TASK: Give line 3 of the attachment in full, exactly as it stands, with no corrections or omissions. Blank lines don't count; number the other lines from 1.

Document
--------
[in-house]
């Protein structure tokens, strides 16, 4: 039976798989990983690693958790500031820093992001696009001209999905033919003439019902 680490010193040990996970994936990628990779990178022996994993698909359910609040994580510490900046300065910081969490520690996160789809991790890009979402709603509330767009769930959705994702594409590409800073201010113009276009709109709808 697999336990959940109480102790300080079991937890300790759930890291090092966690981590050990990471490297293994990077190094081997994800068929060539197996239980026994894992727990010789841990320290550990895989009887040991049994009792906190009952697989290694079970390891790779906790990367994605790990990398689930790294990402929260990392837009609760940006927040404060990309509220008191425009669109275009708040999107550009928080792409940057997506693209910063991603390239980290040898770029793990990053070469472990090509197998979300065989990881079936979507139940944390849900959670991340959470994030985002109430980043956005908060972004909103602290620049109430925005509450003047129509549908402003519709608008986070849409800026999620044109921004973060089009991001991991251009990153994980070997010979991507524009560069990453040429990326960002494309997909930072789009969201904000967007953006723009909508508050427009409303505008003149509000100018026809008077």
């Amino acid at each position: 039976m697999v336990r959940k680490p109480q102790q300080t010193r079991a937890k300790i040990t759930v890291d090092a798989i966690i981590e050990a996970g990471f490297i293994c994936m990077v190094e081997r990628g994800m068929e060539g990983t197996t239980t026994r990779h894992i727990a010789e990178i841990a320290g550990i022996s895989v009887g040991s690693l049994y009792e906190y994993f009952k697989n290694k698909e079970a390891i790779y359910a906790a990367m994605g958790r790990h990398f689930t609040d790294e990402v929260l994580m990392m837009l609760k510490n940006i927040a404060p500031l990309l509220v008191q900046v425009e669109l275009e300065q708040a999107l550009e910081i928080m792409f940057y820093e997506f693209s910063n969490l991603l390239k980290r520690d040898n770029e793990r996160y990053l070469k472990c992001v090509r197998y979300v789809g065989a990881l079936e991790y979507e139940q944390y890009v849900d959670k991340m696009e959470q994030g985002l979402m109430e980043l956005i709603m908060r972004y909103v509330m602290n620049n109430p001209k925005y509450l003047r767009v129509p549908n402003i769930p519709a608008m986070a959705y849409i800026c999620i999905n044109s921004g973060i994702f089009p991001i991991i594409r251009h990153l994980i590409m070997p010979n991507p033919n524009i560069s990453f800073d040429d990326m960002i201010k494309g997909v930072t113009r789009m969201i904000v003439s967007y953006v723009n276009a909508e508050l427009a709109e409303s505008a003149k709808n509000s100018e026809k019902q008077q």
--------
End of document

């Amino acid at each position: 039976m697999v336990r959940k680490p109480q102790q300080t010193r079991a937890k300790i040990t759930v890291d090092a798989i966690i981590e050990a996970g990471f490297i293994c994936m990077v190094e081997r990628g994800m068929e060539g990983t197996t239980t026994r990779h894992i727990a010789e990178i841990a320290g550990i022996s895989v009887g040991s690693l049994y009792e906190y994993f009952k697989n290694k698909e079970a390891i790779y359910a906790a990367m994605g958790r790990h990398f689930t609040d790294e990402v929260l994580m990392m837009l609760k510490n940006i927040a404060p500031l990309l509220v008191q900046v425009e669109l275009e300065q708040a999107l550009e910081i928080m792409f940057y820093e997506f693209s910063n969490l991603l390239k980290r520690d040898n770029e793990r996160y990053l070469k472990c992001v090509r197998y979300v789809g065989a990881l079936e991790y979507e139940q944390y890009v849900d959670k991340m696009e959470q994030g985002l979402m109430e980043l956005i709603m908060r972004y909103v509330m602290n620049n109430p001209k925005y509450l003047r767009v129509p549908n402003i769930p519709a608008m986070a959705y849409i800026c999620i999905n044109s921004g973060i994702f089009p991001i991991i594409r251009h990153l994980i590409m070997p010979n991507p033919n524009i560069s990453f800073d040429d990326m960002i201010k494309g997909v930072t113009r789009m969201i904000v003439s967007y953006v723009n276009a909508e508050l427009a709109e409303s505008a003149k709808n509000s100018e026809k019902q008077q």